In addition, Prof. Kambli has been invited to participate in the  XVI ENCUENTROS ABIERTOS –  FESTIVAL DE LA LUZ 2010 and in particular to present a solo exhibition in the Centro Cultural Recoleta. The Centro Cultural Recoleta is a major cultural arts center in the Buenos Aries community.  This Center will simultaneously present 12 solo exhibitions by artists from around the world: one each from Mexico, Australia, South Korea, Denmark, Holland, Switzerland, five from Argentina, and then Prof. Kambli.

The Center staff writes: 

"These exhibitions at the Centro Cultural Recoleta are themselves a part of the larger festival “Encuentros Abiertos – Festival de la Luz”. This is the 16th edition of a festival celebrated for the first time in Buenos Aires in 1989 with the purpose of creating a space of communication, education, and exchange between photographers of all places and the public. With over 900,00 people visiting 120 participating institutions; this has become one of the most important festivals in Latin America. The Encuentros Abiertos festival is, in turn, associated with a global “Festival of Light” collaboration – with 32 festivals hosted by cities around the world such as Pairs, Arles, Houston, Madrid, Rio de Janeiro, Moscow, Bratislava, Stockholm, Montreal, and Mexico, among others. These festivals have a common website:"

Alumnus Galen Gibson-Cornell at University of Wisconsin-Madison, plus other news

Congratulations on alumnus Galen Gibson-Cornell (BFA Printmaking, 2009) on his acceptance to the University of Wisconsin-Madison's MFA program in Lithography!  He will begin that program in the Fall of 2010.

Galen also recently was invited to be the March featured artist at the Roeland Park City Hall in Kansas City and had a solo show there in March 2010.

And finally, he just had an exhibition of his works funded by the Student Research Stipend as part of the Student Research Conference just this past Tuesday.

Art History Major & Alumni Fall 2010 Plans!

Ifalpes University

(The Château de Boigne, site of the IFALPES University language school;  photo by Natalie Hall)

Congratulations to students and alumni on great news about summer and fall 2010 plans!

Natalie Hall (anticipated graduation, May 2010, Art History major) has been accepted into the immersion program at IFALPES University in Chambery, France.  She will also be tutoring French students in English while there.

Samantha Lyons (anticipated graduation, May 2010, double-major in English & Art History) will be attending the Master's degree program in Art History at the University of Kansas' Kress Department of Art History.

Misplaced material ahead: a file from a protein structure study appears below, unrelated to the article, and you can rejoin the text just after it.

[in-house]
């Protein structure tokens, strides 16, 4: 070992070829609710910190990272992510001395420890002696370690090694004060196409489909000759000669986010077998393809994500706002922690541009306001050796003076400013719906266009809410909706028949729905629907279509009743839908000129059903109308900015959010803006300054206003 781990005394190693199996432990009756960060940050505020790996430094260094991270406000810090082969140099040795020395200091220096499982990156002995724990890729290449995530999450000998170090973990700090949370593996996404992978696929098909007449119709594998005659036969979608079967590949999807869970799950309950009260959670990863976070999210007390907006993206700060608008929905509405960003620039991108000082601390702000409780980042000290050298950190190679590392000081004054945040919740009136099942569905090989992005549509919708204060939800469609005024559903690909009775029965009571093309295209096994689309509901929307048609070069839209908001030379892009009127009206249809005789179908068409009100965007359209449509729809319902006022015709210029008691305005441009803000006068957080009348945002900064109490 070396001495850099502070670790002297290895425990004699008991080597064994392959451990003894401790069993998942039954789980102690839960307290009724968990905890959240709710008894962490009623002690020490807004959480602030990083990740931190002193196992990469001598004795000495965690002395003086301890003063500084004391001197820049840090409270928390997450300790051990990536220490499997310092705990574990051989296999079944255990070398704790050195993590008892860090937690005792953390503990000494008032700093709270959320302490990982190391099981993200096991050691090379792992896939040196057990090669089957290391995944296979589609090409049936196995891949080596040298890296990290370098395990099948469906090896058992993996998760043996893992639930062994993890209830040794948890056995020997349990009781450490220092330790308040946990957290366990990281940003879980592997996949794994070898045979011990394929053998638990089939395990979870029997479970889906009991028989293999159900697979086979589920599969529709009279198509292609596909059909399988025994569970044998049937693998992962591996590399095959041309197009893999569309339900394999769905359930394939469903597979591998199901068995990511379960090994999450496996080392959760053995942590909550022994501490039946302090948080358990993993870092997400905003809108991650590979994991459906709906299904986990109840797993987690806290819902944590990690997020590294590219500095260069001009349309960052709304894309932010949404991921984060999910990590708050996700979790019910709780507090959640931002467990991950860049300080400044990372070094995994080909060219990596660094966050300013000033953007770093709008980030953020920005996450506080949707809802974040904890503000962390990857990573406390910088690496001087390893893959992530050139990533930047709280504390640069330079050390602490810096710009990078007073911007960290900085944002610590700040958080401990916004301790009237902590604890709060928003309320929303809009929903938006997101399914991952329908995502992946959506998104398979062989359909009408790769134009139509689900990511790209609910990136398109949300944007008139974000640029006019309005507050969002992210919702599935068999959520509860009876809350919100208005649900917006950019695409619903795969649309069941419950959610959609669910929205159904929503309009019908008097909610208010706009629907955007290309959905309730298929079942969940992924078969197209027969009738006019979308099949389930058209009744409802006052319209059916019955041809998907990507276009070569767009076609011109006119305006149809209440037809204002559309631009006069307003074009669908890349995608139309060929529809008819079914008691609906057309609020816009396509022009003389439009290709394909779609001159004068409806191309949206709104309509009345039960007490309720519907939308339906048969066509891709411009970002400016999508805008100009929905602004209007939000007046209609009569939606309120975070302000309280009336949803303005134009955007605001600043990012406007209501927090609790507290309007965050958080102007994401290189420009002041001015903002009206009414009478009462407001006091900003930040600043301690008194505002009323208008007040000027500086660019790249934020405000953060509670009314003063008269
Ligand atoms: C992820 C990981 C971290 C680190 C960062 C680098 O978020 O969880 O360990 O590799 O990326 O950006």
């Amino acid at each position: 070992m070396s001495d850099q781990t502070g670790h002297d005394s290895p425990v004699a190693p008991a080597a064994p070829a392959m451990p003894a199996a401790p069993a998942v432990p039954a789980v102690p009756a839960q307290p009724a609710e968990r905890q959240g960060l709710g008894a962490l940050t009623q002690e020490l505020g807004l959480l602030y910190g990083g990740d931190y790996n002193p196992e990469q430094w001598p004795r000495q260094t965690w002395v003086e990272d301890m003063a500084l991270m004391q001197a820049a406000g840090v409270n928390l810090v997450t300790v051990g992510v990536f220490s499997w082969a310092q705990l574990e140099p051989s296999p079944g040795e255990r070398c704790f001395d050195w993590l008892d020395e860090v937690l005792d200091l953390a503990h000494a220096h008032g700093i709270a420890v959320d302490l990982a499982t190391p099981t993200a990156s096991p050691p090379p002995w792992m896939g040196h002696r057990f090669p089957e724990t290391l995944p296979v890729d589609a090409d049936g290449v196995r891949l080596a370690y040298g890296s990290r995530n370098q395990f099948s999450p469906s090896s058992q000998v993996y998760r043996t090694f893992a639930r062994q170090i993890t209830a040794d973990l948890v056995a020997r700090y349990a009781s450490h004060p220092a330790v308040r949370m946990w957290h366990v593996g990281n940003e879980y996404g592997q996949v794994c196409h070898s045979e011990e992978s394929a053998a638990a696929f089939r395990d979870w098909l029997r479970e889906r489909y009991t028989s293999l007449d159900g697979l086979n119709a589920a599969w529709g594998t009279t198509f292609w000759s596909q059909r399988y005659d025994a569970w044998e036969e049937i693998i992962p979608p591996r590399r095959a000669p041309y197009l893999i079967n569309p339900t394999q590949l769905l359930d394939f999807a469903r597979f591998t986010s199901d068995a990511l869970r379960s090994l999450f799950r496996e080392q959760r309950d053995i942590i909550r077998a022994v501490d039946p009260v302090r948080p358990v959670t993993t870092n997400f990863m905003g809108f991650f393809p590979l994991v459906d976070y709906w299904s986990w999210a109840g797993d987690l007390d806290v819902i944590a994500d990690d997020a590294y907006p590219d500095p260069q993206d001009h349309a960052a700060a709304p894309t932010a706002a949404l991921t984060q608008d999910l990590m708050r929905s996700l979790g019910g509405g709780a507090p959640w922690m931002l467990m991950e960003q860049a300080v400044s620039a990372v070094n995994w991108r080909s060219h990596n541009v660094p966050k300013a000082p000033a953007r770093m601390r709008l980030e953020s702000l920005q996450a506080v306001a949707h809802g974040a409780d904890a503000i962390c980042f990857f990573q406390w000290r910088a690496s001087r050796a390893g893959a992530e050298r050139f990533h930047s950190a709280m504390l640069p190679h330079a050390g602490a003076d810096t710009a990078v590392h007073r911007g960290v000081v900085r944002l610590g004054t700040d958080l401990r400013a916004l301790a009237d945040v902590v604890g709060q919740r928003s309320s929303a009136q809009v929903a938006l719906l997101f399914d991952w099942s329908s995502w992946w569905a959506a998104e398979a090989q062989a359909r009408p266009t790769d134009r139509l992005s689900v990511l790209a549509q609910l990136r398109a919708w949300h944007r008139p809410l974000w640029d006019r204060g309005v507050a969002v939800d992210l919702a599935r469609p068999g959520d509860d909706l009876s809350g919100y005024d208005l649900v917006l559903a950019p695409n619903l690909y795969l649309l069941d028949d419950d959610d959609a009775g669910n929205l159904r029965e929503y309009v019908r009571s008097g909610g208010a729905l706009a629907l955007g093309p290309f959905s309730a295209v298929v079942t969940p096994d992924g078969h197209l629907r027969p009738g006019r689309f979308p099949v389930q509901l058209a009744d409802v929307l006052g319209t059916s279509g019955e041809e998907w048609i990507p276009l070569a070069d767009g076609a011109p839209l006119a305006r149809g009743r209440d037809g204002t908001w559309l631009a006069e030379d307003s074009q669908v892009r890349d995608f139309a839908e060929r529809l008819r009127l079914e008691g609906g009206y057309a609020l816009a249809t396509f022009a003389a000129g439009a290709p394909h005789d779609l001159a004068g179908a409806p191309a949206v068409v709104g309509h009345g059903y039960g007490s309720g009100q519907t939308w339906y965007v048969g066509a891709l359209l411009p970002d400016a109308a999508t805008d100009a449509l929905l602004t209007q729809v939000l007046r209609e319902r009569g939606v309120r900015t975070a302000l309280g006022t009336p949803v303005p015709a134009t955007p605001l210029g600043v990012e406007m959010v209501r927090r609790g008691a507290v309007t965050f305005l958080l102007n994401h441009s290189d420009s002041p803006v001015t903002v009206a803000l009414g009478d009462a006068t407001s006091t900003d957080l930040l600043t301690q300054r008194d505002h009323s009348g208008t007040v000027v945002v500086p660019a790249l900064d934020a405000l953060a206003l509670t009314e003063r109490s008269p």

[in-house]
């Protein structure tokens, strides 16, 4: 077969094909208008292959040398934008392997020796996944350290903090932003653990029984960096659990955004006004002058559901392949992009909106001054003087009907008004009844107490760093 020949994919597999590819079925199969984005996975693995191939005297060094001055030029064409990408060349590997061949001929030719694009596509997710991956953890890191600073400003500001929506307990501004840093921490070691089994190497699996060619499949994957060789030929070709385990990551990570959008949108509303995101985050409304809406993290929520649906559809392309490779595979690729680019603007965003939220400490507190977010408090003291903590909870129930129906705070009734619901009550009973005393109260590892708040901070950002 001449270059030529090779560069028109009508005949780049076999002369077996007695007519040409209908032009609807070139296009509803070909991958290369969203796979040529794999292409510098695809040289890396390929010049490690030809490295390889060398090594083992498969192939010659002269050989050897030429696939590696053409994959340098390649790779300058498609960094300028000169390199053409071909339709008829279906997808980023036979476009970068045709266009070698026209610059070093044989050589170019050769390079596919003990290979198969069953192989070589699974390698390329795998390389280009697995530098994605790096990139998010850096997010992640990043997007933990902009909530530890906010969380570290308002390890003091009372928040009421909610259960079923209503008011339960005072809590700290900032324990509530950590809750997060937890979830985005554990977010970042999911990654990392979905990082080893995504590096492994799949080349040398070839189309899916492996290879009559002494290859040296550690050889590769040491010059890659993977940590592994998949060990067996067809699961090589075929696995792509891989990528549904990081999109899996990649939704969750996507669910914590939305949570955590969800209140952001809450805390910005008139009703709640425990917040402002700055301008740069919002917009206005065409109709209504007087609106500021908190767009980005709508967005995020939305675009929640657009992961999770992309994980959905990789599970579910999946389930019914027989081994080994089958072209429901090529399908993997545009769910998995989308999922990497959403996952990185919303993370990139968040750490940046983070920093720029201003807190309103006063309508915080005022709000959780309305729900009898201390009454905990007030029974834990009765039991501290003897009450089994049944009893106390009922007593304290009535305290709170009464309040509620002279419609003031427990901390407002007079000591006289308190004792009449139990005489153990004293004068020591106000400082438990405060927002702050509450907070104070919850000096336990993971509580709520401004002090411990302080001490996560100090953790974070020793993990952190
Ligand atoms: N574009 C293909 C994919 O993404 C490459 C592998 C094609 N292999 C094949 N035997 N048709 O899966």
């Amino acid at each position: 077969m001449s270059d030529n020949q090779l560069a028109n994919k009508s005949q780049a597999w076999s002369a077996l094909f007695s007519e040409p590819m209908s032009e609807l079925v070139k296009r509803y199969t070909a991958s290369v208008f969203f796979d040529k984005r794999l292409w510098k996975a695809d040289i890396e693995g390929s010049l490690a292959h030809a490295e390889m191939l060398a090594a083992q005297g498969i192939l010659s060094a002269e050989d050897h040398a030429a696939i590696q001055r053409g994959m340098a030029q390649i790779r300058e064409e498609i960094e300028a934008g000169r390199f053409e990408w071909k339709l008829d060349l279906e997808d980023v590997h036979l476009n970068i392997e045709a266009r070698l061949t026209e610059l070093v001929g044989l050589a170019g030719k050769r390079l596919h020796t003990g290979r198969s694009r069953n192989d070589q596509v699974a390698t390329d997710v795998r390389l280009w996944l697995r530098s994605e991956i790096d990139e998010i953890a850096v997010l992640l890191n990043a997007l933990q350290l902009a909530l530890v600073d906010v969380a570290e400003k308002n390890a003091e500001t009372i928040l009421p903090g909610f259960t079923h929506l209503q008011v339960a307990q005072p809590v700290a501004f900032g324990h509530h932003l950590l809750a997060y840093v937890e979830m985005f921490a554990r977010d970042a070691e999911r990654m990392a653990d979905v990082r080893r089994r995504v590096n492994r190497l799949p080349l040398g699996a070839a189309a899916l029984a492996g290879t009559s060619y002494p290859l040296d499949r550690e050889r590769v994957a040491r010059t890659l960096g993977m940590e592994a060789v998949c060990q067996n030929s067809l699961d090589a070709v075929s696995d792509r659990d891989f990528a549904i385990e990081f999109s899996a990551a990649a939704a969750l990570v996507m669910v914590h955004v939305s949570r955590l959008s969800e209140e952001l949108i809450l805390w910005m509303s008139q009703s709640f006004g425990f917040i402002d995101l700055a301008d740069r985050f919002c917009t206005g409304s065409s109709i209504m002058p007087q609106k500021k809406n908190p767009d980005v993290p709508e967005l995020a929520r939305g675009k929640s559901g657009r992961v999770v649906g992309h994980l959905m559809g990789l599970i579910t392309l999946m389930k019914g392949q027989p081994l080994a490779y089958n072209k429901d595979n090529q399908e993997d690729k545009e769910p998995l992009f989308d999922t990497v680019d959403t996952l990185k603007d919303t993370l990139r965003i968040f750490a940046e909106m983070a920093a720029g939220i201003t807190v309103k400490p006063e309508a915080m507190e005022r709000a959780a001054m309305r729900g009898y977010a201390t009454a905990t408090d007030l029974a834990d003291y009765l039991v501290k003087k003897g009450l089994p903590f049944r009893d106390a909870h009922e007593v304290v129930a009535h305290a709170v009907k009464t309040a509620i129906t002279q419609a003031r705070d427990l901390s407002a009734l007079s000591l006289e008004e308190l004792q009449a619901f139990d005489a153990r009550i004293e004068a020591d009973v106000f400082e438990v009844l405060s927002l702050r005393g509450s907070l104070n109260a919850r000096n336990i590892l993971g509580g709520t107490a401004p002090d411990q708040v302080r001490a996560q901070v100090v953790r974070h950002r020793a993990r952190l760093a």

Cecilia Muruato (anticipated graduation, May 2010, double-major in Art History & French) has been awarded a Teaching Assistantship in France at the Academie de Nantes for the 2010 – 2011 academic year.

Lauren Walton (BA, Art History, 2008) will be attending the University of Connecticut's Masters program, also in Art History.  Lauren has been offered a teaching assistantship which will cover tuition and also includes a small stipend.  She will be working with one of the Art History survey classes at UConn.

Dr. Orel to spend fall semester in London

Quarry A image by Gerry Allaby
Platform in front of Quarry E, Gebel El Haridi, Egypt (Photo by Gerry Allaby)


Dr. Sara Orel, Professor of Art History, will be teaching for the Missouri in London program in the fall of 2010.  While there she will offer courses in Non-Western Art and Culture and Islamic Art.  She will also be working on finishing up several Egyptological projects while there, including preparing the final publication of the Egypt Exploration Society's Gebel el Haridi Survey Project.  She will present her research on the site at the Third British Egyptology Conference, to be held September 11th and 12th at the British Museum.

Haridi is a stunningly beautiful series of cliffs beside the Nile just south of Asyut.  The earliest identified occupation consists of rock-cut tombs of the Old Kingdom, and the latest major architecture dates to Late Roman/early Christian times.  The quarries, cemeteries, and settlements will be the focus of a book coming out in the next couple of years.